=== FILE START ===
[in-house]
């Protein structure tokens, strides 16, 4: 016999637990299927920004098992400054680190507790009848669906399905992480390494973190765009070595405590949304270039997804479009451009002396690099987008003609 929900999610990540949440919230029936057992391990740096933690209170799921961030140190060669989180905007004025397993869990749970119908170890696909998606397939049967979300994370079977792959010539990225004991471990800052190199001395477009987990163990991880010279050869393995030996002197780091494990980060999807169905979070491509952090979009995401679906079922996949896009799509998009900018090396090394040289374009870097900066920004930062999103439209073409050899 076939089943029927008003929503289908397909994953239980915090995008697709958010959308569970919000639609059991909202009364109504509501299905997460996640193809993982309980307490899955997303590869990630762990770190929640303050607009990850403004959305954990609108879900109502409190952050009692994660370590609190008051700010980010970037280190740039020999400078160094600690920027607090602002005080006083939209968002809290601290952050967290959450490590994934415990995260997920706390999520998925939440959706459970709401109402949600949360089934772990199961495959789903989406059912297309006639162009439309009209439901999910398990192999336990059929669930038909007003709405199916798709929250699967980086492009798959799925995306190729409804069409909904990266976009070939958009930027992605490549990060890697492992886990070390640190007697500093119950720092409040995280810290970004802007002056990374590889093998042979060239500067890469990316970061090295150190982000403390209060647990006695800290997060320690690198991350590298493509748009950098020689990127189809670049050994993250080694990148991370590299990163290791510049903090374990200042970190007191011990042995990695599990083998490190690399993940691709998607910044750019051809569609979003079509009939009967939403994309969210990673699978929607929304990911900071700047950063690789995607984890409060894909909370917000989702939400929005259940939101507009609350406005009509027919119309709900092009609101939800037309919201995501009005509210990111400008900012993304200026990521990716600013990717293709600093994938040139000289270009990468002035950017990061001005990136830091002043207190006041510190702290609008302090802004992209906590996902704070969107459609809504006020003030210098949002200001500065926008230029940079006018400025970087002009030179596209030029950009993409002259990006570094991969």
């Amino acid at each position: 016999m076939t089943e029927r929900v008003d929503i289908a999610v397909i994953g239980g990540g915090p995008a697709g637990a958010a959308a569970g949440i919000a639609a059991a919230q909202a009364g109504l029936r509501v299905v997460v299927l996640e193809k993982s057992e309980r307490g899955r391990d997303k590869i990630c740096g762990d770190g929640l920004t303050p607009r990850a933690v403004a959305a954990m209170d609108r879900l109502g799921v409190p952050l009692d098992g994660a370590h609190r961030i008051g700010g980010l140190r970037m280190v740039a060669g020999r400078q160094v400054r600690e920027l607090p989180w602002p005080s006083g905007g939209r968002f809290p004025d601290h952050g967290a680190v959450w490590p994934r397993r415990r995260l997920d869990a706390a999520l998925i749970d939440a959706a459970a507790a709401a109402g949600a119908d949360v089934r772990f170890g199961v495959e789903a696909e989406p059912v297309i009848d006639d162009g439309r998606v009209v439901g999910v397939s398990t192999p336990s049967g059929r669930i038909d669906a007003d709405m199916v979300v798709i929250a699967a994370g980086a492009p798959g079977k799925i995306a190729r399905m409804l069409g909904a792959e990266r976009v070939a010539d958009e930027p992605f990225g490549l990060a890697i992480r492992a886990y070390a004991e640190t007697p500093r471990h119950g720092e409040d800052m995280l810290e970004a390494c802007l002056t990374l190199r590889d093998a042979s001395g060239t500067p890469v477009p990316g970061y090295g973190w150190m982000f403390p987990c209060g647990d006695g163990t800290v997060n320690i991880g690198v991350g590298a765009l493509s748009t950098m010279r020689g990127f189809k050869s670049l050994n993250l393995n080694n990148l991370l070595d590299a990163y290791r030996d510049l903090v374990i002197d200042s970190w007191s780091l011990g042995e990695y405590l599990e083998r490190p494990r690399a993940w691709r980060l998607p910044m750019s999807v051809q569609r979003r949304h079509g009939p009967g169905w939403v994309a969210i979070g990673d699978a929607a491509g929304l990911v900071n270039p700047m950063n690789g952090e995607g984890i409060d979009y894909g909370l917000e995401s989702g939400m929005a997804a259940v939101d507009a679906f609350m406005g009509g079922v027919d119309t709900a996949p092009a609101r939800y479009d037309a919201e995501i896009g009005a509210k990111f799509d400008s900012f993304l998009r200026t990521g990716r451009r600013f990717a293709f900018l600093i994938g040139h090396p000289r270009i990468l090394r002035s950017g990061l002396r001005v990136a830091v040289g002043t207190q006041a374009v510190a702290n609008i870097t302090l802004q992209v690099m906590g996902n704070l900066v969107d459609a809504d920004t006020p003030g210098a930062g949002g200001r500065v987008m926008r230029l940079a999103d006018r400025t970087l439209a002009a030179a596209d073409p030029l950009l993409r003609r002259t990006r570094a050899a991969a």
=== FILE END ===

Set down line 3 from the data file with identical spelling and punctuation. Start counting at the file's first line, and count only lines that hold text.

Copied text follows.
């Amino acid at each position: 016999m076939t089943e029927r929900v008003d929503i289908a999610v397909i994953g239980g990540g915090p995008a697709g637990a958010a959308a569970g949440i919000a639609a059991a919230q909202a009364g109504l029936r509501v299905v997460v299927l996640e193809k993982s057992e309980r307490g899955r391990d997303k590869i990630c740096g762990d770190g929640l920004t303050p607009r990850a933690v403004a959305a954990m209170d609108r879900l109502g799921v409190p952050l009692d098992g994660a370590h609190r961030i008051g700010g980010l140190r970037m280190v740039a060669g020999r400078q160094v400054r600690e920027l607090p989180w602002p005080s006083g905007g939209r968002f809290p004025d601290h952050g967290a680190v959450w490590p994934r397993r415990r995260l997920d869990a706390a999520l998925i749970d939440a959706a459970a507790a709401a109402g949600a119908d949360v089934r772990f170890g199961v495959e789903a696909e989406p059912v297309i009848d006639d162009g439309r998606v009209v439901g999910v397939s398990t192999p336990s049967g059929r669930i038909d669906a007003d709405m199916v979300v798709i929250a699967a994370g980086a492009p798959g079977k799925i995306a190729r399905m409804l069409g909904a792959e990266r976009v070939a010539d958009e930027p992605f990225g490549l990060a890697i992480r492992a886990y070390a004991e640190t007697p500093r471990h119950g720092e409040d800052m995280l810290e970004a390494c802007l002056t990374l190199r590889d093998a042979s001395g060239t500067p890469v477009p990316g970061y090295g973190w150190m982000f403390p987990c209060g647990d006695g163990t800290v997060n320690i991880g690198v991350g590298a765009l493509s748009t950098m010279r020689g990127f189809k050869s670049l050994n993250l393995n080694n990148l991370l070595d590299a990163y290791r030996d510049l903090v374990i002197d200042s970190w007191s780091l011990g042995e990695y405590l599990e083998r490190p494990r690399a993940w691709r980060l998607p910044m750019s999807v051809q569609r979003r949304h079509g009939p009967g169905w939403v994309a969210i979070g990673d699978a929607a491509g929304l990911v900071n270039p700047m950063n690789g952090e995607g984890i409060d979009y894909g909370l917000e995401s989702g939400m929005a997804a259940v939101d507009a679906f609350m406005g009509g079922v027919d119309t709900a996949p092009a609101r939800y479009d037309a919201e995501i896009g009005a509210k990111f799509d400008s900012f993304l998009r200026t990521g990716r451009r600013f990717a293709f900018l600093i994938g040139h090396p000289r270009i990468l090394r002035s950017g990061l002396r001005v990136a830091v040289g002043t207190q006041a374009v510190a702290n609008i870097t302090l802004q992209v690099m906590g996902n704070l900066v969107d459609a809504d920004t006020p003030g210098a930062g949002g200001r500065v987008m926008r230029l940079a999103d006018r400025t970087l439209a002009a030179a596209d073409p030029l950009l993409r003609r002259t990006r570094a050899a991969a």